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Recipes for disaster and red lentil soup

Israel's security hinges on making sure that its talented young people have a reason to stay
Raffaellino Bottalla, Meeting between Esau and Jacob
Raffaellino Bottalla, Meeting between Esau and Jacob

The red lentil soup (*see recipe below) is simmering on the stove. “Red, red pottage,” not unlike the lentil soup that Jacob traded for Esau’s birthright (Genesis 25: 30-34).

The meat of the poor, Arabs call lentils. But there is nothing poor about this. It will be served with dollops of Greek yogurt, coosbara (coriander), and magic black seeds that my kids call ketzach. Italian/Jewish/British chefs call the plant that these seeds come from, “Nigella.” I grew up in a city where the summer of love was shrouded in fog, and thus I call it the colloquial “love-in-a-mist.”

I don’t know if there will be any mist here in Jaffa. But I’m certainly feeling the love. The soup is for my daughter and her wonderful husband, who are flying home.

She and her husband were both born in Soroka Hospital in the Negev, during a nationwide doctors’ strike. Just before my daughter was born, the desperate doctors at Soroka decided to hunger-strike. The doctor who pulled my black-eyed, premature beauty out of my belly performed the C-section with an IV in his arm.

Neither she nor her husband seems to have been intellectually scarred by the dicey medical conditions during the months-long strike. They are both in New York, completing advanced degrees at Columbia this year.

They promise that this is their last year in America. They can’t wait to come home for good, and we no longer feel the meter running when they visit.

But like many Israelis, we wonder what awaits them when they return. Many of their peers can’t “finish the month” on their incomes. They live in constant overdraft. An average salary here is no longer enough to afford a home. Parents who can – and thank G-d we are among them – must help their adult children. That caused members of their generation to take to the streets in the summer of 2011. We joined them, schepping naches, as they demanded social justice.

Many members of their generation fear that they will not be able to make it in their beloved homeland. They may well be enticed by the job offers and relatively secure life that is available to our best and brightest abroad.

We — their parents – fear that that we will be left behind, that inability to buy health insurance at an advanced age could make it impossible for us to move.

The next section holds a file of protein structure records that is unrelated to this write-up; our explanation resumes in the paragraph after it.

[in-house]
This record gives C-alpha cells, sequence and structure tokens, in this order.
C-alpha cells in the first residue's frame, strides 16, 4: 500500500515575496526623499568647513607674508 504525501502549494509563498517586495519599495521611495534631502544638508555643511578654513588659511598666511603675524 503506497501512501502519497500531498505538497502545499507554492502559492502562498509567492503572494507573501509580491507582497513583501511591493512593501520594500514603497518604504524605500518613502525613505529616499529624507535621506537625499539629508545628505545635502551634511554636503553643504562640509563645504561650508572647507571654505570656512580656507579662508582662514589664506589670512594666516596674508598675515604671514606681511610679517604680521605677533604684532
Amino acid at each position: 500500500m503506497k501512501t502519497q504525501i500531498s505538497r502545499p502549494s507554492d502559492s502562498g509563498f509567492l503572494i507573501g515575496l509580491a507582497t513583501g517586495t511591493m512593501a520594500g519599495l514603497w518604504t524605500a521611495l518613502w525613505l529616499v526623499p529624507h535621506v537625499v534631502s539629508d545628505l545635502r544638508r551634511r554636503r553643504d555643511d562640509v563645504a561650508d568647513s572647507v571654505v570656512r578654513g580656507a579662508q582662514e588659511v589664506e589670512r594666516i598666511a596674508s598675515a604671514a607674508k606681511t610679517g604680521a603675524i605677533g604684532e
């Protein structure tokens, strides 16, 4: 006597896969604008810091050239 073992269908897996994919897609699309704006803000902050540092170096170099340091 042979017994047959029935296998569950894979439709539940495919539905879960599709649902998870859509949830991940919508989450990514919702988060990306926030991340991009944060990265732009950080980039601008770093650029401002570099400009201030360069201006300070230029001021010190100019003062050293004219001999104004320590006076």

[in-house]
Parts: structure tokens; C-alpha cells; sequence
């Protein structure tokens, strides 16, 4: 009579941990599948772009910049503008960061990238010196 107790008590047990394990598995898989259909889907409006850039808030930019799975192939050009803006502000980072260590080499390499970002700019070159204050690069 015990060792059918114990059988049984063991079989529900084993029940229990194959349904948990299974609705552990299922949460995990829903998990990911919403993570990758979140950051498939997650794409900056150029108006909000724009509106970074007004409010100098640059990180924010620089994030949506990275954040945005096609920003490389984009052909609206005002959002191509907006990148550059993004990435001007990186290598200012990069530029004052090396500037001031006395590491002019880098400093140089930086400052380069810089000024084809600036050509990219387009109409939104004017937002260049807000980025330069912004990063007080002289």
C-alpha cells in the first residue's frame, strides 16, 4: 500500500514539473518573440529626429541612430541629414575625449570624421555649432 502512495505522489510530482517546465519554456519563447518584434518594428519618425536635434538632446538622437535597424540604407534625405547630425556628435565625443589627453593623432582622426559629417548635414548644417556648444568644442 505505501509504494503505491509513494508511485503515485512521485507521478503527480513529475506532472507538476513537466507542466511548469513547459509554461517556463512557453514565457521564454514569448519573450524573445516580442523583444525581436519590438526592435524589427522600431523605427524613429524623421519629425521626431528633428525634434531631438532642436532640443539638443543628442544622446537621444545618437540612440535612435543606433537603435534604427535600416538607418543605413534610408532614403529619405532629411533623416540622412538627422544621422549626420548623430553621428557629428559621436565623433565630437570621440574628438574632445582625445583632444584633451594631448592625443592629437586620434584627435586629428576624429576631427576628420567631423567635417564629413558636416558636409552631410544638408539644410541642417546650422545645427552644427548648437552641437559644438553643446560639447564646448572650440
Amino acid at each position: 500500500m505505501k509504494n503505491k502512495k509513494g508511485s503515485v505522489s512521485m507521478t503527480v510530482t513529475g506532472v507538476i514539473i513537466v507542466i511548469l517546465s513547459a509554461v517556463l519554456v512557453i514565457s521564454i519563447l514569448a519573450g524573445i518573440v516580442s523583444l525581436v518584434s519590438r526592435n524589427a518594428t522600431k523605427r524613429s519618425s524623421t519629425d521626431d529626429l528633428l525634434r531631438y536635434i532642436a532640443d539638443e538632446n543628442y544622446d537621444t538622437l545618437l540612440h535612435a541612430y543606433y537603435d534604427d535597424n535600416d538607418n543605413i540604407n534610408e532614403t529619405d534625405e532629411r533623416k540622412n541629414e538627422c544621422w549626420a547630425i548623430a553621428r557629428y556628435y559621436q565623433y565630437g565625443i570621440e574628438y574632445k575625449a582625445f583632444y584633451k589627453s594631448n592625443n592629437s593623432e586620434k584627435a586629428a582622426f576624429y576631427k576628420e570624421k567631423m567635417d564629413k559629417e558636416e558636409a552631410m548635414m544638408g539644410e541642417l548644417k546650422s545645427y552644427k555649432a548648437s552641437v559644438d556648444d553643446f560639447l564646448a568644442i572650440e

I have heard more than one grandparent beg a member of my children’s generation, “The cemeteries of Europe are soaked with the blood of our family. Please leave before this becomes a burial ground for you and your children.” They fear that a holy war between Muslim and Jewish extremists for a hill in Jerusalem will end very, very badly for all.

On Monday, the government applauded another decrease in the unemployment rate. They boasted that during the month of November, a 0.7% dip brought the rate to 5.6%. This “good news” precedes imminent elections in March.

The timing of this announcement came on the heels of the Latet humanitarian organization’s report that “One in three children in Israel is poor.” The enviable unemployment rate appears to contradict Latet’s report. But it doesn’t. Many of these poor children have working parents.

The government says that this election is about security – not economics. But how secure will we be with many of our best and brightest children gone.

Some believe that Israel can afford to lose us and them. They suggest that large, religious families will make up the slack, or that the Messiah will come. Some readers of my first blog wrote from Boca Raton, Teaneck, and Puerto Vallarta that I should leave Israel for the United States – or better yet, Europe.

They underestimate myself and my children. We know how to make red, red pottage. The descendants of Esau remembered the taste and they taught us.

We know how to wrestle with angels and with devils. We have been called up again and again to do the latter. And we will be ready to wrestle anyone when the time comes.

We are going to the polls in March. It’s our birthright too. And we will not trade it for soup, natural gas, or whatever they are selling.

*RED LENTIL SOUP (Serves 6 to 8)

2 Tbs olive oil

1 large onion, chopped

1 large sweet potato, peeled and chunked

5 to 6 large carrots, peeled and chunked (about 4 cups)

1 cup red lentils

8 cups vegetable or chicken stock (or 3 Tbs. parve chicken soup powder in 8 cups water)

1 Tbs harissa (Morrocan sauce)

2 tsps Ras el Hanout (a Middle Eastern spice blend)

1tsp salt

1/2 tsp pepper

Garnish: kezach (Nigella seeds), Greek yogurt, and coriander

  1. Sweat onions in oil until transparent (6-8 mins.)
  2. Add the rest of the ingredients, except the garnishes
  3. Bring to a boil. Turn down the heat and simmer for about 25 mins.
  4. Puree with handheld blender.
  5. Serve with kezach (Nigella seeds), Greek yogurt, and coriander.
About the Author
Varda Spiegel was Nurse-Director of the Bedouin Mobile Unit of the Negev, later serving as Maternal-Child Health Director for the Ministry of Health Jerusalem District. I am the author of Hershele and the Chicken Skates, was the English Web Content Manager for the Israel Museum and have translated from Hebrew to English for Haaretz and the ANU Museum of the Jewish People. I'm a grandmother, mother, and beachbum.
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